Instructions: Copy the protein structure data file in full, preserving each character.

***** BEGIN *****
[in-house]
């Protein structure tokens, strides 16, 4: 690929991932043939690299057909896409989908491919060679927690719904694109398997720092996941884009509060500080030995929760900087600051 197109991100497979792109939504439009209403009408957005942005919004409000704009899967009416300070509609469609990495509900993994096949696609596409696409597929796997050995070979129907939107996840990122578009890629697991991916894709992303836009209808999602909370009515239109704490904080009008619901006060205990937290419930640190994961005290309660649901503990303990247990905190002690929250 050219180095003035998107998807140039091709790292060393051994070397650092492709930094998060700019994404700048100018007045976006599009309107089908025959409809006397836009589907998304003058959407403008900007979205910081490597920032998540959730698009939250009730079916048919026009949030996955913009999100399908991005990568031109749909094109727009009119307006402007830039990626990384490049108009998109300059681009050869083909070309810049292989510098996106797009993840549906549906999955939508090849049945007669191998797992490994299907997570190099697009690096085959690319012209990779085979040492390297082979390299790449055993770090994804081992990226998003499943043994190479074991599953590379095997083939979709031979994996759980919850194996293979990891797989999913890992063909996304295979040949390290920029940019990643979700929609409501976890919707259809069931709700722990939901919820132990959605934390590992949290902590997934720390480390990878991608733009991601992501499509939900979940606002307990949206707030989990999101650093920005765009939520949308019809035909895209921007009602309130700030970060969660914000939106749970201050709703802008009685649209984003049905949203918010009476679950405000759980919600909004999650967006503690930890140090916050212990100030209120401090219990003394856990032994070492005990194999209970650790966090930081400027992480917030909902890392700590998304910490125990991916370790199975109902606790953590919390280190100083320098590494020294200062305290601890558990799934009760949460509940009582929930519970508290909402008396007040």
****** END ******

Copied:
[in-house]
């Protein structure tokens, strides 16, 4: 690929991932043939690299057909896409989908491919060679927690719904694109398997720092996941884009509060500080030995929760900087600051 197109991100497979792109939504439009209403009408957005942005919004409000704009899967009416300070509609469609990495509900993994096949696609596409696409597929796997050995070979129907939107996840990122578009890629697991991916894709992303836009209808999602909370009515239109704490904080009008619901006060205990937290419930640190994961005290309660649901503990303990247990905190002690929250 050219180095003035998107998807140039091709790292060393051994070397650092492709930094998060700019994404700048100018007045976006599009309107089908025959409809006397836009589907998304003058959407403008900007979205910081490597920032998540959730698009939250009730079916048919026009949030996955913009999100399908991005990568031109749909094109727009009119307006402007830039990626990384490049108009998109300059681009050869083909070309810049292989510098996106797009993840549906549906999955939508090849049945007669191998797992490994299907997570190099697009690096085959690319012209990779085979040492390297082979390299790449055993770090994804081992990226998003499943043994190479074991599953590379095997083939979709031979994996759980919850194996293979990891797989999913890992063909996304295979040949390290920029940019990643979700929609409501976890919707259809069931709700722990939901919820132990959605934390590992949290902590997934720390480390990878991608733009991601992501499509939900979940606002307990949206707030989990999101650093920005765009939520949308019809035909895209921007009602309130700030970060969660914000939106749970201050709703802008009685649209984003049905949203918010009476679950405000759980919600909004999650967006503690930890140090916050212990100030209120401090219990003394856990032994070492005990194999209970650790966090930081400027992480917030909902890392700590998304910490125990991916370790199975109902606790953590919390280190100083320098590494020294200062305290601890558990799934009760949460509940009582929930519970508290909402008396007040």